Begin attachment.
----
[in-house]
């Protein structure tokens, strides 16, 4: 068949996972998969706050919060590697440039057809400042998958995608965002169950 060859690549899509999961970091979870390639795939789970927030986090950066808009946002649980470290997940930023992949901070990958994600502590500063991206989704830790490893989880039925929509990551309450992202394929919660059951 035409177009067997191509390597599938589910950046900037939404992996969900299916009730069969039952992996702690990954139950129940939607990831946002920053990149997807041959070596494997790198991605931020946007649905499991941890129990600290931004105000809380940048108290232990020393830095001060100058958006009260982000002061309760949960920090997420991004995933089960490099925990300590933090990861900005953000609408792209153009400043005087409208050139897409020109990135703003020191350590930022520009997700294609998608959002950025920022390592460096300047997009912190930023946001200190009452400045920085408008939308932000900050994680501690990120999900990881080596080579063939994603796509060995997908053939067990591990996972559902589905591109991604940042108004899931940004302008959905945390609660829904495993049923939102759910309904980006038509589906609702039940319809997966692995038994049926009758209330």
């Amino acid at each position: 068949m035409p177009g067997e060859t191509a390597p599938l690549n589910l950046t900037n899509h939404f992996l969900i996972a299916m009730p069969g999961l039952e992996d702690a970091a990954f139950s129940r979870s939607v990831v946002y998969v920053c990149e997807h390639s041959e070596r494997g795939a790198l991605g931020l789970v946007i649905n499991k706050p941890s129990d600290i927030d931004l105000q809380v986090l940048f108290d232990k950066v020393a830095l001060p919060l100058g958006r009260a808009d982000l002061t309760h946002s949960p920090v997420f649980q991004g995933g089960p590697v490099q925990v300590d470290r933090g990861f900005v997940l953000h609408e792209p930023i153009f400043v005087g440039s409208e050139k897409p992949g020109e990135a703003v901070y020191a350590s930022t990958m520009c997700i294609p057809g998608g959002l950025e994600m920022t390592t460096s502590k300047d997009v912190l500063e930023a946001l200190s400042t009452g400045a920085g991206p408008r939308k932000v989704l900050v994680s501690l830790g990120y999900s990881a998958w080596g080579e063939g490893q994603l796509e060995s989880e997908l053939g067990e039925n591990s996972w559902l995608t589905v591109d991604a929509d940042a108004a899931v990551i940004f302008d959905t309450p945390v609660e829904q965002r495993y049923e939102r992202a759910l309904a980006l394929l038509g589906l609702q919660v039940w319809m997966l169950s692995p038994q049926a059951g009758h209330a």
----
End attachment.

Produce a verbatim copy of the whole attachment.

[in-house]
């Protein structure tokens, strides 16, 4: 068949996972998969706050919060590697440039057809400042998958995608965002169950 060859690549899509999961970091979870390639795939789970927030986090950066808009946002649980470290997940930023992949901070990958994600502590500063991206989704830790490893989880039925929509990551309450992202394929919660059951 035409177009067997191509390597599938589910950046900037939404992996969900299916009730069969039952992996702690990954139950129940939607990831946002920053990149997807041959070596494997790198991605931020946007649905499991941890129990600290931004105000809380940048108290232990020393830095001060100058958006009260982000002061309760949960920090997420991004995933089960490099925990300590933090990861900005953000609408792209153009400043005087409208050139897409020109990135703003020191350590930022520009997700294609998608959002950025920022390592460096300047997009912190930023946001200190009452400045920085408008939308932000900050994680501690990120999900990881080596080579063939994603796509060995997908053939067990591990996972559902589905591109991604940042108004899931940004302008959905945390609660829904495993049923939102759910309904980006038509589906609702039940319809997966692995038994049926009758209330």
């Amino acid at each position: 068949m035409p177009g067997e060859t191509a390597p599938l690549n589910l950046t900037n899509h939404f992996l969900i996972a299916m009730p069969g999961l039952e992996d702690a970091a990954f139950s129940r979870s939607v990831v946002y998969v920053c990149e997807h390639s041959e070596r494997g795939a790198l991605g931020l789970v946007i649905n499991k706050p941890s129990d600290i927030d931004l105000q809380v986090l940048f108290d232990k950066v020393a830095l001060p919060l100058g958006r009260a808009d982000l002061t309760h946002s949960p920090v997420f649980q991004g995933g089960p590697v490099q925990v300590d470290r933090g990861f900005v997940l953000h609408e792209p930023i153009f400043v005087g440039s409208e050139k897409p992949g020109e990135a703003v901070y020191a350590s930022t990958m520009c997700i294609p057809g998608g959002l950025e994600m920022t390592t460096s502590k300047d997009v912190l500063e930023a946001l200190s400042t009452g400045a920085g991206p408008r939308k932000v989704l900050v994680s501690l830790g990120y999900s990881a998958w080596g080579e063939g490893q994603l796509e060995s989880e997908l053939g067990e039925n591990s996972w559902l995608t589905v591109d991604a929509d940042a108004a899931v990551i940004f302008d959905t309450p945390v609660e829904q965002r495993y049923e939102r992202a759910l309904a980006l394929l038509g589906l609702q919660v039940w319809m997966l169950s692995p038994q049926a059951g009758h209330a």